Hurricane Florence made landfall as a category one storm and continues to move slowly as predicted, threatening devastating storm surges and flooding.
Over the weekend, the storm is expected to move slowly through the Carolinas while delivering significant rainfall, with as much as 40 inches expected in some areas, according to a CNN report Friday. Some of the storm’s damage can already be seen in photos and videos on the web.
— FayettevilleObserver (@fayobserver) September 14, 2018
“It’s getting worse,” said North Carolina Gov. Roy Cooper. “The storm is going to continue its violent grind across our state for days.”
In New Bern, N.C., over 200 people were rescued from the rapidly rising water, while 150 were left awaiting rescue amid a 10-foot storm surge.
NEW: Video in from our crew in Carolina Beach. High tide and overwash from #HurricaneFlorence causing flooding around Carl Winner Drive. Back side of storm still very dangerous. #FlorenceNC pic.twitter.com/vL58tExIJw
— Jon Evans (@JonEvansWECT) September 14, 2018
The governors of the Carolinas, Georgia, Virginia, and Maryland have all declared a state of emergency.
Director of the National Hurricane Center, Ken Graham, said: “You’re going to have flooding miles and miles inland,” due to storm surges.
As of Friday morning, 620,000 residents in the Carolinas were without power. In response, 4,000 National Guard troops and 40,000 electric workers were deployed.
Gov. Henry McMaster of S.C. said it could take days, or even weeks to restore power due to harsh conditions preventing workers from accessing the areas they need to reach.
CHECK THIS OUT: Daylight video of Hurricane Florence damage in New Bern, NC, including strong video of vehicles underwater.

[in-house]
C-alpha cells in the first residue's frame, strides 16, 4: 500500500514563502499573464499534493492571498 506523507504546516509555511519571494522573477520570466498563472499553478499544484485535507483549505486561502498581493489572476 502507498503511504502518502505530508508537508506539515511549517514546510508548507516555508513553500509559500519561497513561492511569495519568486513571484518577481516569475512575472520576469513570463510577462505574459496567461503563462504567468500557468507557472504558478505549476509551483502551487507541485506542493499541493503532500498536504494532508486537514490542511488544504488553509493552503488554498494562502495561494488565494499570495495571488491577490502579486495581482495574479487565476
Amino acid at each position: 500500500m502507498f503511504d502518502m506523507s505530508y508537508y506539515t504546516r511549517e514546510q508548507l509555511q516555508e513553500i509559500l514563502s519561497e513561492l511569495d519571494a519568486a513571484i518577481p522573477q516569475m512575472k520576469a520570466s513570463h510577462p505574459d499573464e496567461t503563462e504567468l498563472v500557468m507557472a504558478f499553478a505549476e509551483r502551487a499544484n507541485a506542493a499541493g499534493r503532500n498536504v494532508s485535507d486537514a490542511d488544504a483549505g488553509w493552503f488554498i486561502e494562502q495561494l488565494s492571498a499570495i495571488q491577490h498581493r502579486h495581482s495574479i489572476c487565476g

THE FIRST ALERT FORECAST >>> https://t.co/Vn2bhol0pM pic.twitter.com/CnIX0DFG4G
— WIS News 10 (@wis10) September 14, 2018
Approximately 26,000 residents took refuge in some 200 emergency shelters.
The Wilmington, N.C. airport recorded record wind gusts of 105 mph, the fastest winds recorded in the city since 1958’s Hurricane Helene.
Mandatory evacuations and curfews remain in place for many vulnerable coastal areas.
From Facebook – Salter Path, NC pic.twitter.com/Cr2cqBWx2j
— Elise Clouser (@EliseCCNT) September 14, 2018
Although it’s still too early for death tolls, officials confirmed the first three deaths in two separate incidents on Friday.
One grim video in Wilmington, N.C. showed rescuers outside the home where a mother and an infant reportedly died after they became trapped under a collapsed home. The father was transported to the hospital with unknown injuries.
Terrible video out of Wilmington, N.C. Three people were trapped under a collapsed home. A mother and infant died.
(Credit: Bart Comstock / LSM) pic.twitter.com/1BwdBsmjr2
— ABC 13 News – WSET (@ABC13News) September 14, 2018
Another woman in Hampstead, N.C. died from a heart attack Friday morning. Emergency personnel were unable to get to the woman’s home due to fallen trees blocking the road.
A woman in Hampstead died of a heart attack this morning. Pender County Emergency Management said crews could not get to her because of trees in the road. https://t.co/ojhwRDIAIf
— WWAY News (@WWAY) September 14, 2018
Conditions remain severe as areas in the Carolinas battle heavy winds and rains, remaining under tornado warnings and watches.This article was originally published here